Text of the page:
Amino Acids

, Volume 50, Issue 1, pp 29–38 | Cite as

Roles of dietary glycine, proline, and hydroxyproline in collagen synthesis and animal growth

  • Peng Li
  • Guoyao WuEmail author
Invited Review


Glycine, proline, and hydroxyproline (Hyp) contribute to 57% of total amino acids (AAs) in collagen, which accounts for one-third of proteins in animals. As the most abundant protein in the body, collagen is essential to maintain the normal structure and strength of connective tissue, such as bones, skin, cartilage, and blood vessels. Mammals, birds, and fish can synthesize: (1) glycine from threonine, serine, choline, and Hyp; (2) proline from arginine; and (3) Hyp from proline residues in collagen, in a cell- and tissue-specific manner. In addition, livestock (e.g., pigs, cattle, and sheep) produces proline from glutamine and glutamate in the small intestine, but this pathway is absent from birds and possibly most fish species. Results of the recent studies indicate that endogenous synthesis of glycine, proline, and Hyp is inadequate for maximal growth, collagen production, or feed efficiency in pigs, chickens, and fish. Although glycine, proline and Hyp, and gelatin can be used as feed additives in animal diets, these ingredients except for glycine are relatively expensive, which precludes their inclusion in practical rations. Alternatively, hydrolyzed feather meal (HFM), which contains 9% glycine, 5% Hyp, and 12% proline, holds great promise as a low cost but abundant dietary source of glycine, Hyp, and proline for ruminants and nonruminants. Because HFM is deficient in most AAs, future research efforts should be directed at improving the bioavailability of its AAs and the balance of AAs in HFM-supplemented diets. Finally, HFM may be used as a feed additive to prevent or ameliorate connective tissue disorders in domestic and aquatic animals.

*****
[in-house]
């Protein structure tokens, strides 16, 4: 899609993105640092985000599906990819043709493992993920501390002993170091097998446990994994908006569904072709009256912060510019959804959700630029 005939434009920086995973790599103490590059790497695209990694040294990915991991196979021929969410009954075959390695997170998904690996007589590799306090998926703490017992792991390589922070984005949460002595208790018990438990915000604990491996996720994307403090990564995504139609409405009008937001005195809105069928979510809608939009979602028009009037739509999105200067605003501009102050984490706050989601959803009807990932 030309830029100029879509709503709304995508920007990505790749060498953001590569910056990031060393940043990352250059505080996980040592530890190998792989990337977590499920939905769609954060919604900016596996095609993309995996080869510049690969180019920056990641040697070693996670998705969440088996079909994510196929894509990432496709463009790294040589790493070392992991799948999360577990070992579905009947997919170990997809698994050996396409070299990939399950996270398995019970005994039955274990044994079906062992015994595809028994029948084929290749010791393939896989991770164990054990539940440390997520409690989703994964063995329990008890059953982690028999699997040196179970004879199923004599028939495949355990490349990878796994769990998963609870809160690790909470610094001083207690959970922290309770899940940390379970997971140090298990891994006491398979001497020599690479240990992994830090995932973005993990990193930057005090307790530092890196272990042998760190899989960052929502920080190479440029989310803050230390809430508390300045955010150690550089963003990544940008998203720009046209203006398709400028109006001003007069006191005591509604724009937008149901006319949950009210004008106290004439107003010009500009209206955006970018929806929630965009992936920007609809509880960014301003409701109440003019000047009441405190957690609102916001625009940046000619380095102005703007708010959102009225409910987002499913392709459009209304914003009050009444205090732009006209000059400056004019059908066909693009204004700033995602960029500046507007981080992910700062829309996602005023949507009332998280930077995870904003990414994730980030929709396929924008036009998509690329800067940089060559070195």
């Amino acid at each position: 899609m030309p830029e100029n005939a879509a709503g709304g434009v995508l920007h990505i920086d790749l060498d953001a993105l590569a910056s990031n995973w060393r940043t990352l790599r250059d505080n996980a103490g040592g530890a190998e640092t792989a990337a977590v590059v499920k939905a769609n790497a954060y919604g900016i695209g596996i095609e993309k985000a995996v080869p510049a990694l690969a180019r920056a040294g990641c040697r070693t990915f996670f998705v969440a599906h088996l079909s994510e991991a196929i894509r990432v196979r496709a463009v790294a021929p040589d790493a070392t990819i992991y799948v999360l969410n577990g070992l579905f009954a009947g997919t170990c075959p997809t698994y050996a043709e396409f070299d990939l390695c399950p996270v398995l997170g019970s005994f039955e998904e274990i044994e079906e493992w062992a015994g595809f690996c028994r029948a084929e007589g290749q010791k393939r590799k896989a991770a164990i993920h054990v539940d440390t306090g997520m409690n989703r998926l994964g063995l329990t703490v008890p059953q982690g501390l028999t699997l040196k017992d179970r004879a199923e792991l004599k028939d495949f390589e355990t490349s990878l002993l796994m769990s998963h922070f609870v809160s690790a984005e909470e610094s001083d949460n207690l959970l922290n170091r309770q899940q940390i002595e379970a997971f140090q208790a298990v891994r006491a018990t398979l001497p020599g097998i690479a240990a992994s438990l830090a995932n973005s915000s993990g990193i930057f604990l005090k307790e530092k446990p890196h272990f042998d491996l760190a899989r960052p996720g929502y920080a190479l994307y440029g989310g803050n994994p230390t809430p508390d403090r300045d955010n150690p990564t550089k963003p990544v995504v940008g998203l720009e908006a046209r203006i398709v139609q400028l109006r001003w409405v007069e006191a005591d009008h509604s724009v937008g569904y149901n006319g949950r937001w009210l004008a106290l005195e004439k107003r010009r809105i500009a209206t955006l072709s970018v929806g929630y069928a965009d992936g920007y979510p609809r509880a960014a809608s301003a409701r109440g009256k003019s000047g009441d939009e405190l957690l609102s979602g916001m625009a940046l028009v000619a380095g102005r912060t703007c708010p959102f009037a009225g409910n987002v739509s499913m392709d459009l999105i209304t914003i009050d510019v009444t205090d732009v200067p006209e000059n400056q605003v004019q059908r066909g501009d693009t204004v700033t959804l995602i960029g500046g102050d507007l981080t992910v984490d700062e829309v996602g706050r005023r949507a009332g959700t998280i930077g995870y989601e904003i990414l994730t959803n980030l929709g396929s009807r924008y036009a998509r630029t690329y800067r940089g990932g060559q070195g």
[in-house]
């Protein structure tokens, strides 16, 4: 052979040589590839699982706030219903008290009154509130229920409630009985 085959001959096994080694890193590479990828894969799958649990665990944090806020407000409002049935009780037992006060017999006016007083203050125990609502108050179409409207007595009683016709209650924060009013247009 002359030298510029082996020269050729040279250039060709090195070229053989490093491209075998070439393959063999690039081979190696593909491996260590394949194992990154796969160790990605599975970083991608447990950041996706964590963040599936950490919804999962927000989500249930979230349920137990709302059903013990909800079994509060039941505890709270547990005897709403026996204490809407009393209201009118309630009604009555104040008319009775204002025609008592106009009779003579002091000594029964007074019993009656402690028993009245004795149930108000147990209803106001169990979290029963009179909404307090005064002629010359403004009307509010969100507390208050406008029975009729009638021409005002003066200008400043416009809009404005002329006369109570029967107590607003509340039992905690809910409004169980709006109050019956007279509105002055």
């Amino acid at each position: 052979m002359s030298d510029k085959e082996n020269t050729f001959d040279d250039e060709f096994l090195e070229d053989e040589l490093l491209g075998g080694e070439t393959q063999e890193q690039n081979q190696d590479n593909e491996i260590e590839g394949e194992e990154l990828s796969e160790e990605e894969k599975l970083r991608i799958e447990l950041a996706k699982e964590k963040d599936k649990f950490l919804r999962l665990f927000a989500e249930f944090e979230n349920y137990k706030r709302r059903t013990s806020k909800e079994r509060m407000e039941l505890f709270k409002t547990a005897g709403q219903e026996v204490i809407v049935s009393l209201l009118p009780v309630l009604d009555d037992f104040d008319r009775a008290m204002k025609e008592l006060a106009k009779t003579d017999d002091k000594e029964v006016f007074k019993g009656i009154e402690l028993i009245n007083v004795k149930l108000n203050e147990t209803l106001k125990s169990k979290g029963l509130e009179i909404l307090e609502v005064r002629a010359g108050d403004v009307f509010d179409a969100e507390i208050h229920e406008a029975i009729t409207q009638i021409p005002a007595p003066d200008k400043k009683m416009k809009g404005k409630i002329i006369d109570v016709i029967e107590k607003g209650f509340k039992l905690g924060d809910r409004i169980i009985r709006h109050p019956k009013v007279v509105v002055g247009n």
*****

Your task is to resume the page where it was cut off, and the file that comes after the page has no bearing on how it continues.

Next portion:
Nutritionally nonessential amino acids Feather meal Livestock Poultry Fish 



Amino acid


Hydrolyzed feather meal








Rough endoplasmic reticulum



This work was supported, in part, by grants from Agriculture and Food Research Initiative Competitive Grants (2014-67015-21770 and 2015-67015-23276) from the USDA National Institute of Food and Agriculture, and by Texas A&M AgriLife Research (H-8200). We thank our research assistants for technical assistance.

Compliance with ethical standards

Conflict of interest

The authors declare that they have no conflict of interest.

Ethical statement

This article reviews published studies and does not require either the approval of animal use or human consent.


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Copyright information

© Springer-Verlag GmbH Austria 2017

Authors and Affiliations

  1. 1.National Renderers AssociationAlexandriaUSA
  2. 2.Department of Animal ScienceTexas A&M UniversityCollege StationUSA

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